In September 2006, Kohli took part in the first series of BBC One's Celebrity MasterChef programme, reaching the final along with Roger Black, finishing second to the ultimate winner, Matt Dawson. In January 2007, he had a three-part series on Channel 4, £50 Says You'll Watch This. The series was the first documentary exploring all forms of gambling. The show involved Kohli taking part in a celebrity card game, visiting casinos in Las Vegas. In October 2006, February 2007 and January 2009 he appeared on the BBC political panel programme Question Time, and was an occasional presenter on Newsnight Review, Saturday Live on BBC Radio 4 and Loose Ends.
In 2008 Kohli presented "New British Kitchen" a cookery series for UKTV with John Torode. That was followed by Kohli's solo show "Chefs and the City" for the same channel. He also appeared on Gordon Ramsay: Cook Along Live. He also participated in a celebrity edition of The Apprentice to raise money for charity. Sport Relief Does The Apprentice was part of the BBC's annual charity initiative Sport Relief and aired on 12 and 14 March 2008. He was the first Celebrity Apprentice to be "fired".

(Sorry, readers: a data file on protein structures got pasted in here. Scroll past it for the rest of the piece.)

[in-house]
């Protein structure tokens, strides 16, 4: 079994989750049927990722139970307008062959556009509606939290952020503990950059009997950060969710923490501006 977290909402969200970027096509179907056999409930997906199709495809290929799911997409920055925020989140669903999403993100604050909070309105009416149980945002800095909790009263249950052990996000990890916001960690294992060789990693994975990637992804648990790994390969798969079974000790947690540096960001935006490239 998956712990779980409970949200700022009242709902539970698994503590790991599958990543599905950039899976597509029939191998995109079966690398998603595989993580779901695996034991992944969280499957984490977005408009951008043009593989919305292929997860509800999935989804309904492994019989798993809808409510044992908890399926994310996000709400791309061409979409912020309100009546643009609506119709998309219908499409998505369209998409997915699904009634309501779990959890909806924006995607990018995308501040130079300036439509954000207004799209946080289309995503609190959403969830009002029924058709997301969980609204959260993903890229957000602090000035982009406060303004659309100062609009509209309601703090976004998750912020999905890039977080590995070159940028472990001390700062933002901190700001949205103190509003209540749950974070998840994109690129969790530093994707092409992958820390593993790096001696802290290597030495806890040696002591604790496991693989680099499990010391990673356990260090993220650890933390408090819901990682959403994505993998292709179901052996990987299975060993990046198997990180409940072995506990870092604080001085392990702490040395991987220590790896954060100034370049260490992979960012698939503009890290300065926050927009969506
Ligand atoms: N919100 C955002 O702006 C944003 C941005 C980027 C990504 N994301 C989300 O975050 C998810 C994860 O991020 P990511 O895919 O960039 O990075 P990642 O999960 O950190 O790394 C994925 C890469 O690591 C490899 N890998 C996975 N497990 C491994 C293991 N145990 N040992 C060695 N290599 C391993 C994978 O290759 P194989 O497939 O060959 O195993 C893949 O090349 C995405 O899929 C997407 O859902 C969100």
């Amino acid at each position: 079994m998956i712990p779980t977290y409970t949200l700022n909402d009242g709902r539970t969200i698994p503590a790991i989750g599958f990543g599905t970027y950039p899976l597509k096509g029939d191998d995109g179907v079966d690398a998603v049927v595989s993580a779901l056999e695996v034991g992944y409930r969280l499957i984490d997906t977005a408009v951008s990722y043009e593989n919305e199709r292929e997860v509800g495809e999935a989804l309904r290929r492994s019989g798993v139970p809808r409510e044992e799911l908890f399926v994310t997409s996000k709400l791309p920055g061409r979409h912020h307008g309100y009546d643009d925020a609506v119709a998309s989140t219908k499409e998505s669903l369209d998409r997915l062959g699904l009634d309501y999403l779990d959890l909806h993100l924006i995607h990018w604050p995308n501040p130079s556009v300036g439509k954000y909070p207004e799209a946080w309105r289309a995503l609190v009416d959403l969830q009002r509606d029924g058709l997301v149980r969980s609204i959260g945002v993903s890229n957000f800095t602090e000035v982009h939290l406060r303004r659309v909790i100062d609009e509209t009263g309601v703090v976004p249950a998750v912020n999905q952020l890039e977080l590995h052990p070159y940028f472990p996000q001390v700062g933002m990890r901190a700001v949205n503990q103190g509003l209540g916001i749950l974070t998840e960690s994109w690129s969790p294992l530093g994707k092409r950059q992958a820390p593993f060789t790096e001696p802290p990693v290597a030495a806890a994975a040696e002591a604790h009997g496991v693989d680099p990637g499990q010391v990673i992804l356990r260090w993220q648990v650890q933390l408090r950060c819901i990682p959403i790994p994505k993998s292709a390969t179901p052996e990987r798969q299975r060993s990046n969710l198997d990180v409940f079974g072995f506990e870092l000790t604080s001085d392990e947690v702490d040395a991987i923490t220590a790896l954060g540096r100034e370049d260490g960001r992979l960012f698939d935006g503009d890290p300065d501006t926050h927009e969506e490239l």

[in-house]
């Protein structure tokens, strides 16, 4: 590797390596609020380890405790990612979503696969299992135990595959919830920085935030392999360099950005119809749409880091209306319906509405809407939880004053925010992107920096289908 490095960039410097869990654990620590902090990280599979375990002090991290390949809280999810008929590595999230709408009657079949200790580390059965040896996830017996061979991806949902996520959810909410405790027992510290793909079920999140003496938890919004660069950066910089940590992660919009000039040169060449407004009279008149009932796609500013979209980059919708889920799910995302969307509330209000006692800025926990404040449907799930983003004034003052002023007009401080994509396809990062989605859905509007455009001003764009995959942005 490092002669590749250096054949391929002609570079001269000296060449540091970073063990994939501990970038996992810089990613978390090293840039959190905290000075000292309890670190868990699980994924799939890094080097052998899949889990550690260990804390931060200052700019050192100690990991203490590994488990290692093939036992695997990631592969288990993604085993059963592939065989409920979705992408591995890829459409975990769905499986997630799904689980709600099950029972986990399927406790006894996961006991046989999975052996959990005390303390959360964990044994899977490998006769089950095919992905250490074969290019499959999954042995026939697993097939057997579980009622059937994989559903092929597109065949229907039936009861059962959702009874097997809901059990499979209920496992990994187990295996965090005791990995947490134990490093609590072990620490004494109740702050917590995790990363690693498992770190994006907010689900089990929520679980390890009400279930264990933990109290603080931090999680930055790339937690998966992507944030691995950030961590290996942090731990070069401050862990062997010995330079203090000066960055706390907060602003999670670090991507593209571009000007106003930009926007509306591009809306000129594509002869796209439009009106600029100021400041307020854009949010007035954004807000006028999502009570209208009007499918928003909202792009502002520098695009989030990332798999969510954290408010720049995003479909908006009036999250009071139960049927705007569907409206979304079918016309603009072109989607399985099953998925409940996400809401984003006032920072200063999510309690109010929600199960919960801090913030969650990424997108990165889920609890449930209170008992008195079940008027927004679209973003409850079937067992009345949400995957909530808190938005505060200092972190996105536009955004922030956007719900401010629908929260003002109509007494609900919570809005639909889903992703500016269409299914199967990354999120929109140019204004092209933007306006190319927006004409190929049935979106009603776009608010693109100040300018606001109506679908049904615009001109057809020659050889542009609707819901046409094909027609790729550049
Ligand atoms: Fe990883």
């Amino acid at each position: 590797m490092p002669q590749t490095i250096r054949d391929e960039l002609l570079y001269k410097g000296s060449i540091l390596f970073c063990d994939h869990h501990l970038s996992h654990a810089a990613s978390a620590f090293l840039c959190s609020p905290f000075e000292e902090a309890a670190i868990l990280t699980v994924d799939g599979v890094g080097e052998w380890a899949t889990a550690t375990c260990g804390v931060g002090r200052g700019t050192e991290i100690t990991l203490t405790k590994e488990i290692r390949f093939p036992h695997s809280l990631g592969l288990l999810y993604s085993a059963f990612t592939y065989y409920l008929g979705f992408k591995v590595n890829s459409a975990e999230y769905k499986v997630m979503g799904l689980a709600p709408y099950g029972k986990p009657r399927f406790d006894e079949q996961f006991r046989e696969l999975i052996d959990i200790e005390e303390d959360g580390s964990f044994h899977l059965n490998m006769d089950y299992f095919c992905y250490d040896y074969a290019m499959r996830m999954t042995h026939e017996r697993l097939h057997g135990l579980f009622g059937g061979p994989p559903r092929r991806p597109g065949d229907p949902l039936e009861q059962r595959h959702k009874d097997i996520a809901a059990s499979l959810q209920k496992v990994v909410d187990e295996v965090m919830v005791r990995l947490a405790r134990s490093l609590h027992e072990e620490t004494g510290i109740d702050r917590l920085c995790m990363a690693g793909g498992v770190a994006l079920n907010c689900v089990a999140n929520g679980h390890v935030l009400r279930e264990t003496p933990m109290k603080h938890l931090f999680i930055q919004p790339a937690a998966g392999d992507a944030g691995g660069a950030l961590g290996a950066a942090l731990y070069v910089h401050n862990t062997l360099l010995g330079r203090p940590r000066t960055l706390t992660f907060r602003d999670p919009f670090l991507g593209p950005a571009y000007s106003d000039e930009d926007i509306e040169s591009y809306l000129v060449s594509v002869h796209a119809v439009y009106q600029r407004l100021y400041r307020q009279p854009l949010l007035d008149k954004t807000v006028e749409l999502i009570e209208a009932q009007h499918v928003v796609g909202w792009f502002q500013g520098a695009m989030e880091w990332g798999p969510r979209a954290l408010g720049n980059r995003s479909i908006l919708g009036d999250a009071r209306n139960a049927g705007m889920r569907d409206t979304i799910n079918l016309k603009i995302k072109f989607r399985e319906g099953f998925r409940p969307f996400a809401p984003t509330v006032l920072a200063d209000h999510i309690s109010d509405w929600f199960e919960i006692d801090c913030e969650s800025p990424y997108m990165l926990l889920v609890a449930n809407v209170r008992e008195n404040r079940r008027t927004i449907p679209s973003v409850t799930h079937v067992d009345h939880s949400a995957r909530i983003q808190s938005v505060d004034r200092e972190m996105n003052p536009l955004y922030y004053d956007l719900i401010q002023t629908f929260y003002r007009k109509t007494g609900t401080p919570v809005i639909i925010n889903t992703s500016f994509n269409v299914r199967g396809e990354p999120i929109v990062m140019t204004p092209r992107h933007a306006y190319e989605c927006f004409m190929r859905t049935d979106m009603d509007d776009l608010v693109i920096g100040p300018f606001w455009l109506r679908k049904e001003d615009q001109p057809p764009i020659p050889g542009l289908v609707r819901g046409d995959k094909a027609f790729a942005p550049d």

Also in 2008, Kohli filmed a documentary about Scientology, mainly the so-called Free Zone, titled The Beginner's Guide to L. Ron Hubbard. Kohli presented a documentary In Search of the Tartan Turban, which explored cultural identity as a Briton and a Scot belonging to an ethnic minority. The show won a Schools BAFTA. Channel 4 commissioning a five part series called "Hardeep Does..." that covered a variety of topical issues including sex, religion and pets. It was not renewed.
Kohli was the presenter of the second series of CBBC game show Get 100. In June 2009, he was one of five volunteers who took part in a BBC series of three programmes Famous, Rich and Homeless about living penniless on the streets of London.
On 16 August 2018, Kohli entered the UK television show, Celebrity Big Brother as a celebrity housemate. Kohli was nominated four times for eviction while in the Celebrity Big Brother, before he was finally eliminated on 7 September 2018. Kohli became the fifth housemate to be evicted,